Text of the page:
Commentary on John 13:31-35
During his last meal with the disciples Jesus performs a rite that has become customary in many churches ever since: the washing of the disciples’ feet.
It was a proof of his love for them, an example of service they were supposed to follow (John 13:15). Jesus sounds engaged and positive in verses 1-20, but all of the sudden he becomes troubled in spirit (13:21). The word used to express this feeling is tarasso, which usually refers to anger or indignation (see also 11:33).1 Jesus is vexed at the prospects that one of his disciples, Judas, is about to betray him (13:21). Such an attitude is virtually a sign of shame on the group’s leader, and the fact that the disciples asked him about who among them was going to do such an unthinkable thing, proves it.
Astonishment is followed by puzzlement, when even after clearly signaling Judas as the one who is going to betray him, by giving him a piece of bread and telling him to do it quickly, the disciples misunderstand the exchange, thinking that he was telling Judas to perform some of his duties as the treasurer of the group (John 13:28-29). Obediently,2 even when about to betray him, Judas leaves into the night, a symbolic reference to the pathos of the moment!
There are three important ideas in this passage: Jesus’ glorification (31-32), Jesus’ departure (33), and Jesus’ new commandment (34-35).
The text says that the Son of Man has been glorified and that that is happening now (John 31). Throughout the gospel, glorification is linked to the death, resurrection, and ascension of Jesus (17:1). Here we see that it affects not only Jesus but also God. God is glorified in Jesus’ death. The cross, rather than bringing shame, brings glory to God. This shows the evangelist’s reversal of the cultural values of the time as well as his subtle — or not so subtle — criticism of the power of Empire. The purpose is to assure his community that its origins are rooted in an honorable event, because through it, God showed God’s love for the world. Here, John joins the rest of the New Testament writers who emphasized the overcoming of shame through weakness.
Glory is a “common Hellenistic word for opinion, honor, or reputation, and is one of the terms used by John to indicate Jesus’ honorific status. Every Mediterranean person would understand the special honor that attaches to an only son of a father.”3 In John, Jesus is said to have had a glory that predated his earthly life, from before the foundation of the world (17:24). This glory is manifested throughout his ministry for his followers to contemplate, since honor must be publicly acknowledged (1:14; 2:11; 11:4).
Jesus here announces his death and resurrection in a coded way using the language of a journey. He is going to a place where no one can follow him, neither the religious leaders (John 7:32-34; 8:21), nor the disciples. He is returning to God, the one who sent him (7:33). At this point, the disciples cannot follow him, but this doesn’t mean that there will be a permanent separation. No. Jesus is going to prepare a place for them (14:3) and then he will come back and take them to himself (14:3).
The verb for take is paralambano, which can also be translated “to receive.” The NRSV chooses to translate this verse as “I will take you to myself” which seems to point at the parousia, that is, the second coming of Jesus at the end of time. But since this is not a prominent idea in John — it only appears sporadically through the narrative (see 5:25-29; 11:27; 21:22;) — it is better to translate it as “I will receive you to myself,” which conveys better the Johannine idea of the disciples, Jesus, and the Father sharing in an spiritual communion through the agency of the Holy Spirit. Maybe this is a conscious way to change the traditional eschatological language of a future parousia, such as the one present in 1 Thessalonians 4:16-17, into one that reflects more the realized eschatology of John.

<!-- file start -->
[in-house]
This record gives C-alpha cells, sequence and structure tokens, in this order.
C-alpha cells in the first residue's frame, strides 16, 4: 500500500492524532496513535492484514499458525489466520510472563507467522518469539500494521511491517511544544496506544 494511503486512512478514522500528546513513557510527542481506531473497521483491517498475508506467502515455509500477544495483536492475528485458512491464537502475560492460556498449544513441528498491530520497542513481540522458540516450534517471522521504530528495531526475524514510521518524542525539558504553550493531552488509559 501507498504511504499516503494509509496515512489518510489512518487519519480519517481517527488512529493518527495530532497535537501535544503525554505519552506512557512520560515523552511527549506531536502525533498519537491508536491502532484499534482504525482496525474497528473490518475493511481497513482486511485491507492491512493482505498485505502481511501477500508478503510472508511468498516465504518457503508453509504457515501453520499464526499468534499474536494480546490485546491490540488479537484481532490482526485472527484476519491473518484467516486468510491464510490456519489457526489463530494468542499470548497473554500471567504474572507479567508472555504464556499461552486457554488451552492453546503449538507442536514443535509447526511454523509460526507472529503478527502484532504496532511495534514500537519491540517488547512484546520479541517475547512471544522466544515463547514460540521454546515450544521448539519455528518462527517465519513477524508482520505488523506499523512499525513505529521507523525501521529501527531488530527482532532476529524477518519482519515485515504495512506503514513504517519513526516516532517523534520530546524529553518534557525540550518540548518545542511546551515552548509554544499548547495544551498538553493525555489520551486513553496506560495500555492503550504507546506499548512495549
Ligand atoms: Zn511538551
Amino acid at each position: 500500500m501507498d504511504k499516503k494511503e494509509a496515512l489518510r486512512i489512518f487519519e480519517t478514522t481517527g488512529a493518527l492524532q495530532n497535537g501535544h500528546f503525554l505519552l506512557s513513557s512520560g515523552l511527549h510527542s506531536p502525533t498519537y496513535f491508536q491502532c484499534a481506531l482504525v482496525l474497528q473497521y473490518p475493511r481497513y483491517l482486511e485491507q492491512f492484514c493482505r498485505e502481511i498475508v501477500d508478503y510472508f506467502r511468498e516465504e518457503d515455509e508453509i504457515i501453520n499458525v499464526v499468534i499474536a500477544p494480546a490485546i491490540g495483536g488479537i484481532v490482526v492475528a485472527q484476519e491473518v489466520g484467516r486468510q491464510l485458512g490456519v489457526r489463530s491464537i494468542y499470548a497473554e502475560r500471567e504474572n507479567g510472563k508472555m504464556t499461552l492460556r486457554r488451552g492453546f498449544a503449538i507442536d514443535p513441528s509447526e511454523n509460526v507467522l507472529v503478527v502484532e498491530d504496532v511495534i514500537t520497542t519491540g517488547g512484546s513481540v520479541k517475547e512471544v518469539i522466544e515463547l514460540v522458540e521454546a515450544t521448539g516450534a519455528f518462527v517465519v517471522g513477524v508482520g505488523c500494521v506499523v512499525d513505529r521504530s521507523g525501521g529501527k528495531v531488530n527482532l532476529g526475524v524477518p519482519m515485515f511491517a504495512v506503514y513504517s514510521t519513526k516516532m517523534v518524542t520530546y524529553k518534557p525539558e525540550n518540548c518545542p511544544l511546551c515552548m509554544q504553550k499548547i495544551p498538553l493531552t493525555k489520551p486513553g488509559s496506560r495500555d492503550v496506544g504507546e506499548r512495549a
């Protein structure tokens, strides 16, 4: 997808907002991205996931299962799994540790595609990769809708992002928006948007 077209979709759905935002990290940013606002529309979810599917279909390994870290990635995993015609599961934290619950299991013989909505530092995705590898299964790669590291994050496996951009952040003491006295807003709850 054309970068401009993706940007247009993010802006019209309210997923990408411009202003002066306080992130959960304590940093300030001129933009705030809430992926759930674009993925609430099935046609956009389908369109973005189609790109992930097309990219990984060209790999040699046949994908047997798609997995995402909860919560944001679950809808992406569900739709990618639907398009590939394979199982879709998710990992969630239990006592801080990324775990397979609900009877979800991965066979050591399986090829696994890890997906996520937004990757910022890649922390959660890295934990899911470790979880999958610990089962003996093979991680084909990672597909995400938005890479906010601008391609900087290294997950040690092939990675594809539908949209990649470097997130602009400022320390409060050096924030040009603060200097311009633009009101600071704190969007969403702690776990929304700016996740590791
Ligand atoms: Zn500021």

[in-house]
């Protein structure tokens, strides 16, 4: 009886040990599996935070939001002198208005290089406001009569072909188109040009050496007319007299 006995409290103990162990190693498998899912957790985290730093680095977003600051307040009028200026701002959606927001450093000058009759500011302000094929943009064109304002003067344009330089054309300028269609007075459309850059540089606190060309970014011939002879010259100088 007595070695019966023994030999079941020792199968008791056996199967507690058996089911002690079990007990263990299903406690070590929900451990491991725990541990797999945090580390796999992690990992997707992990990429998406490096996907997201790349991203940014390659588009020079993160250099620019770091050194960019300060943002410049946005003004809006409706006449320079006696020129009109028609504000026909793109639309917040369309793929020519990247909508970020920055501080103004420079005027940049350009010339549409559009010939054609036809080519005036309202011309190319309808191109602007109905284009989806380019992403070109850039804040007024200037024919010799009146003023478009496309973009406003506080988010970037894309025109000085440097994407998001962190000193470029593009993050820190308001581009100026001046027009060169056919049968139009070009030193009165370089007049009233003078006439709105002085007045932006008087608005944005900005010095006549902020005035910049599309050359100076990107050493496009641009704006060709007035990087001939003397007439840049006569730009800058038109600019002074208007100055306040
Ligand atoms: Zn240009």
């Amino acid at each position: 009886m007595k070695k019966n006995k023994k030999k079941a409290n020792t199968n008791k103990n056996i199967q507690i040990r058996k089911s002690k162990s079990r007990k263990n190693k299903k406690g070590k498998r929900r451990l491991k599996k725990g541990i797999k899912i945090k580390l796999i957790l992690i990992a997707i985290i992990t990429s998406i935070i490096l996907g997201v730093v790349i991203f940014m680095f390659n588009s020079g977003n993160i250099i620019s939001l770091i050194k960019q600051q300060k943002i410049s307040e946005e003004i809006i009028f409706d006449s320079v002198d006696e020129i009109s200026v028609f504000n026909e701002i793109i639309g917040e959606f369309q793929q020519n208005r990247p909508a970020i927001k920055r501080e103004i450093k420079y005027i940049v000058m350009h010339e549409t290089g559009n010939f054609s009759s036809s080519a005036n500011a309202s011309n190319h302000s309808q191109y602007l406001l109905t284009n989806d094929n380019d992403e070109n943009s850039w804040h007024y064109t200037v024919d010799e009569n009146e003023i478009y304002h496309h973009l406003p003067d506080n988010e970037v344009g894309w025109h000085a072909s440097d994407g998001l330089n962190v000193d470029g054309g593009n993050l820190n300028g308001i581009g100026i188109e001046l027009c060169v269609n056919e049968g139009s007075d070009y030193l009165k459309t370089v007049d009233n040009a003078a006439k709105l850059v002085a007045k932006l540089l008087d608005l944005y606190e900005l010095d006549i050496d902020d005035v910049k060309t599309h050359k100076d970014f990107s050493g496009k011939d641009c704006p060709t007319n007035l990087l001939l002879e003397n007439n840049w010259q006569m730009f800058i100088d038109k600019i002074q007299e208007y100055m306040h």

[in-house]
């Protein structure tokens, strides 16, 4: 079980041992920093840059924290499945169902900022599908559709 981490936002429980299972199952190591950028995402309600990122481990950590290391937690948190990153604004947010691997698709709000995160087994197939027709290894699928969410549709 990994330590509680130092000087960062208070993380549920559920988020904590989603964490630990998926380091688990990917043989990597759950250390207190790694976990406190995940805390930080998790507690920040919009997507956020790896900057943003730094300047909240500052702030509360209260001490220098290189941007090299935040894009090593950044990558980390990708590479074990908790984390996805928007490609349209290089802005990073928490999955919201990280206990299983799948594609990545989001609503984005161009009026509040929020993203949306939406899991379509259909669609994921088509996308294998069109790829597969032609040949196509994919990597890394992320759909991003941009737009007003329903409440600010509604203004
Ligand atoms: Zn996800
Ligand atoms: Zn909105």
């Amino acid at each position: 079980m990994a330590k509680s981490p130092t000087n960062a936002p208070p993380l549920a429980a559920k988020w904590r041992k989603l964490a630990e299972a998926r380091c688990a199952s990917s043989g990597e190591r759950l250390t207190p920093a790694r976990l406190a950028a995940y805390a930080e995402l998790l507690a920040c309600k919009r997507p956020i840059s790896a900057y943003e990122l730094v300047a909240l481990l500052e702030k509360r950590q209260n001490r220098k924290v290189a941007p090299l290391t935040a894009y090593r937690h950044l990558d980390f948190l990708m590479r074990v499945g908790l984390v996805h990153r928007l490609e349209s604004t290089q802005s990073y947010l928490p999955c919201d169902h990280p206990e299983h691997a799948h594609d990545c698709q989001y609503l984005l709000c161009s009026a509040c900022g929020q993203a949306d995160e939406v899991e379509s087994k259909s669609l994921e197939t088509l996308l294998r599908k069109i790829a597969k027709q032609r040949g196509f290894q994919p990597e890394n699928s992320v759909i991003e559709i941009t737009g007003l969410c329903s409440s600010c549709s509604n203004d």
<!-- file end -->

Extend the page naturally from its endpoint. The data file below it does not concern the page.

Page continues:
Jesus’ new commandment.
In what sense is Jesus’ commandment new? This has elicited many responses. For instance, that Jesus is here providing the disciples with an unheard law, a novelty in the religious world of the time. But there is nothing really new about the need to love members of your in-group, and the strangers among it, something that was already prescribed in the Torah (Leviticus 19:18, 34). What is new is the way Jesus interpreted and practiced that love, namely, through service, as exemplified in the washing of the disciples’ feet. This sacrificial love will be fully manifested on the cross, when Jesus will lay down his life for his friends (15:12-17).
We have to avoid here the thought that Christian love is loftier than that practiced by people of other faiths. Our love for others follows the example of Jesus of Nazareth, even as we acknowledge other love-models in other religions (Buddha, Mohammed, and Moses). We should not be in competition when it comes to love, nor should we make it an object of pride, but we should love concretely and share the burden of a hurting world with people of faith, no matter which one.
For more than two thousand years Christians have been identified as the people of the cross, a symbol of self-sacrifice in John but of conquest and colonization in recent history. I wonder what would have happened if instead of the cross Christians would have been identified by the basin and the towel. Perhaps our world would be less divided, and everyone would love each other a little bit more.
- Gail O’Day, “The Gospel of John. Introduction, Commentary, and Reflections,” in The New Interpreter’s Bible. Vol. IX. (Nashville, TN: Abingdon Press, 1995), 729.
- O’Day, 730.
- Bruce J. Malina and Richard L. Rohrbaugh, Social-Science Commentary on the Gospel of John, (Minneapolis: Fortress Press, 1998) 33.